Legal aid plans: Defendants 'will lose right to choose'
Plans to overhaul legal aid in England and Wales would remove the right of defendants to choose a solicitor, a retired senior judge has warned.
Sir Anthony Hooper said this would have a major impact on people who needed lawyers with specialist expertise.
The Bar Council, which represents barristers, said the plans threatened a "world-renowned" justice system.
The government said the right to a fair trial would not be affected and lawyers would have to meet quality standards.
A number of groups, including charities and legal organisations, staged a protest against the plans outside the Ministry of Justice in central London on Tuesday.
Protesters waved placards reading "justice is not for sale" and "defend legal aid", chanting: "What do we want? Justice. When do we want it? Now."
Some law firms have estimated that the reforms will reduce the number of people who qualify for legal aid by 75%.
'Envy of the world'
Ministers are planning to cut £220m from the annual criminal case legal aid budget in England and Wales.
Legal aid costs taxpayers about £2bn every year and criminal defence makes up more than half of the expenditure - amounting to what the government says is one of the most expensive legal aid systems in the world.
It wants to see fewer but bigger organisations providing legal aid.
The plans include:
- Introduction of price competitive tendering (PCT), where providers bid for legal aid contracts
- Defendants with a disposable income of more than £37,500 prevented from having automatic access to legal aid
- Curbing prisoners' rights to claim the support to pursue complaints against the prison system
Sir Anthony, who retired as a Court of Appeal judge last year, said the plans risked harming a system of fair justice that was the envy of the world.
He identified what he described as two fundamental defects resulting from PCT. One was the elimination of the long-held right of a defendant to choose a legal aid solicitor.
Under the new system a defendant will be "allocated a firm of solicitors, a lawyer or a corporate provider like Eddie Stobart, or whoever it may be", Sir Anthony told BBC Radio 4's Today programme.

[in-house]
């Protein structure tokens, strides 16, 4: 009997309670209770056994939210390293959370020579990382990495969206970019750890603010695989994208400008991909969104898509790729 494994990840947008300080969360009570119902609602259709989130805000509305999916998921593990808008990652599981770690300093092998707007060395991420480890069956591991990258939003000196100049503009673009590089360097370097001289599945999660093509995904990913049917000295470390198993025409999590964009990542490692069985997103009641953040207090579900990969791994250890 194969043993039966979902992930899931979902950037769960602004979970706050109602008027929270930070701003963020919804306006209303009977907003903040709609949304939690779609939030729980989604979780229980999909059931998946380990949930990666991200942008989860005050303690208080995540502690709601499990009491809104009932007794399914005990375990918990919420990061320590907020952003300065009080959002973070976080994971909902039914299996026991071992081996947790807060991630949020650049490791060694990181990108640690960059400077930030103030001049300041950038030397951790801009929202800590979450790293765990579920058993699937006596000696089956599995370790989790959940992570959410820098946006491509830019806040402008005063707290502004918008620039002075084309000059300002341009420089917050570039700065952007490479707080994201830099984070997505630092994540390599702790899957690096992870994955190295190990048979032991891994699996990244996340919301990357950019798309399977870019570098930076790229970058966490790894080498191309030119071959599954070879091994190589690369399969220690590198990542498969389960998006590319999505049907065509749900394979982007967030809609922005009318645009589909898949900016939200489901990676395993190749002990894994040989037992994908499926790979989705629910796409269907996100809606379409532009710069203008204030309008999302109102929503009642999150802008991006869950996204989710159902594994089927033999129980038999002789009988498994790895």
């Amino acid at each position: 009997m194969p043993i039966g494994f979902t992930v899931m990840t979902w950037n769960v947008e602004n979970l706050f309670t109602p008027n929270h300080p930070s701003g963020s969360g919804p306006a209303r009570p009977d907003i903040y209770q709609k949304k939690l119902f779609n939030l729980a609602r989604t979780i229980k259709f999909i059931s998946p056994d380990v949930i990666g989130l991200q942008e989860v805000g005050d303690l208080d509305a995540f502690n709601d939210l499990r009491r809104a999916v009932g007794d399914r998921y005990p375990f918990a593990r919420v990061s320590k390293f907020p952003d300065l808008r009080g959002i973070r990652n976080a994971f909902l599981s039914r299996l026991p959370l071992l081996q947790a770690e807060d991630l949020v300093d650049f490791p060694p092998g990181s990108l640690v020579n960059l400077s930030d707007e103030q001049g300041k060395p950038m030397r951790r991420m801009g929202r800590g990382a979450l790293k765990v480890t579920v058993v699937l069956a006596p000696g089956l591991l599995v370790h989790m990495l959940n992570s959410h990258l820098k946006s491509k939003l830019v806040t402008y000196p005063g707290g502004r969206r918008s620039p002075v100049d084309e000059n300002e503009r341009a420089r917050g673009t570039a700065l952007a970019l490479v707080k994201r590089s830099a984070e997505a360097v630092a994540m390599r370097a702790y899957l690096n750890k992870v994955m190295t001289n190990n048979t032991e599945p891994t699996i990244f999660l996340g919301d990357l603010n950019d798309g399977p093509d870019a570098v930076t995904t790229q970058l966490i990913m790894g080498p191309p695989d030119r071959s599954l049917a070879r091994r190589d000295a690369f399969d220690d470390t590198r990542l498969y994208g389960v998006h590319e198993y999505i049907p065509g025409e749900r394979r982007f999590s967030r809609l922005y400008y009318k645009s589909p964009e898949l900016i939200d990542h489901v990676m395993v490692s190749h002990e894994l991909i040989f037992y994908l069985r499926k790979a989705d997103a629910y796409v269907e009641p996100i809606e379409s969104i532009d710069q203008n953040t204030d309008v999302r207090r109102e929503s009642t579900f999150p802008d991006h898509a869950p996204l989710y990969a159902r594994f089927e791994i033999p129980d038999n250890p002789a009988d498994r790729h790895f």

He said people with a disability would not be able to choose a lawyer who understood their condition, and those involved in complex cases would not be able to seek out specialists.
"If I'm arrested in Norwich on a complex fraud case, for example, I would be able under the present system to find maybe a solicitors in London or Manchester, or wherever it may be, who specialise in difficult fraud cases," he said.
"Not now. Someone will turn up at the door and say 'I'm representing you. And by the way, I'm employed by the following company'."
He also warned that where solicitors' firms currently competed on the basis of excellence, new corporate providers would be under pressure to give advice that was in their financial interests.
'Price trumps all'
The Bar Council's comments came in its 150-page response to a Ministry of Justice consultation on the issue, which ends later.
Maura McGowan QC, chairwoman of the Bar Council, said: "There is no avoiding the simple fact that these proposals would move us from having a justice system which is admired all over the world, to a system where price trumps all."
The Bar Standards Board, which is responsible for regulating barristers, said the plans to pay legal aid lawyers the same amount for a "guilty" or "not guilty" plea could lead to defendants being pressurised into pleading guilty.
It said cases where the defendant entered an initial guilty plea were typically shorter and so cheaper.
Chairwoman Baroness Ruth Deech said: "These reforms may endanger the ability of our legal system to guarantee everyone a fair trial. "
The Association of Prison Lawyers said the plans would effectively remove legal aid for all prison law issues other than parole hearings and disciplinary hearings dealt with by magistrates.
"The changes will mean that funding will no longer be available for such important matters as the separation of mothers and babies, prisoners being held in solitary confinement and access to rehabilitative programmes," it added.
The Children's Society says it is particularly concerned by the proposed introduction of a residency test to determine eligibility.
Chief executive Matthew Reed said: "These proposals will see the UK block access to legal aid for vulnerable children, undermining their rights and leaving some of the most marginalised young people without help."
Justice Secretary Chris Grayling said: "At a time of major financial challenges, the legal sector cannot be excluded from the government's commitment to getting better value for taxpayers' money.
"We believe costs paid to lawyers through legal aid should reflect this."
The Ministry of Justice added that a disposable income cap of £37,500 per household would mean only those on a six-figure salary or above would be prevented from having automatic access to legal aid.
Labour's shadow justice secretary Sadiq Khan said there was "considerable waste and bureaucracy" in the criminal justice system.
"But the government's proposals ignore these potential savings, and instead impose a model for legal aid which prioritises the cost of legal representation ahead of quality."
In April, the Legal Aid, Sentencing and Punishment of Offenders Act removed legal aid from many areas of civil law.